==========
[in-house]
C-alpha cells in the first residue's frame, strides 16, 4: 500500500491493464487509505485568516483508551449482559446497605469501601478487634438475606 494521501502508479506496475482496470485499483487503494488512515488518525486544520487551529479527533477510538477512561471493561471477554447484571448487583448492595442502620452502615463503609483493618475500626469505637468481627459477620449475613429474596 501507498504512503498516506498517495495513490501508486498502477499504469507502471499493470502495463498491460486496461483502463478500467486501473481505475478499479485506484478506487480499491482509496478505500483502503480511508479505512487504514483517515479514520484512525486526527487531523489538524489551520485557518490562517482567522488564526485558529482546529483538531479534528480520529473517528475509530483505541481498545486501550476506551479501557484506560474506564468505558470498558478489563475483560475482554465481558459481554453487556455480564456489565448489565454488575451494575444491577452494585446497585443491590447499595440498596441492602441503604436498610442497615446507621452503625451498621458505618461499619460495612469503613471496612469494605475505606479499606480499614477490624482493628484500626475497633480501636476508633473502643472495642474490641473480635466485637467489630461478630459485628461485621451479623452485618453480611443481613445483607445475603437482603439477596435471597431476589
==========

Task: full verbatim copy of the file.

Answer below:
[in-house]
C-alpha cells in the first residue's frame, strides 16, 4: 500500500491493464487509505485568516483508551449482559446497605469501601478487634438475606 494521501502508479506496475482496470485499483487503494488512515488518525486544520487551529479527533477510538477512561471493561471477554447484571448487583448492595442502620452502615463503609483493618475500626469505637468481627459477620449475613429474596 501507498504512503498516506498517495495513490501508486498502477499504469507502471499493470502495463498491460486496461483502463478500467486501473481505475478499479485506484478506487480499491482509496478505500483502503480511508479505512487504514483517515479514520484512525486526527487531523489538524489551520485557518490562517482567522488564526485558529482546529483538531479534528480520529473517528475509530483505541481498545486501550476506551479501557484506560474506564468505558470498558478489563475483560475482554465481558459481554453487556455480564456489565448489565454488575451494575444491577452494585446497585443491590447499595440498596441492602441503604436498610442497615446507621452503625451498621458505618461499619460495612469503613471496612469494605475505606479499606480499614477490624482493628484500626475497633480501636476508633473502643472495642474490641473480635466485637467489630461478630459485628461485621451479623452485618453480611443481613445483607445475603437482603439477596435471597431476589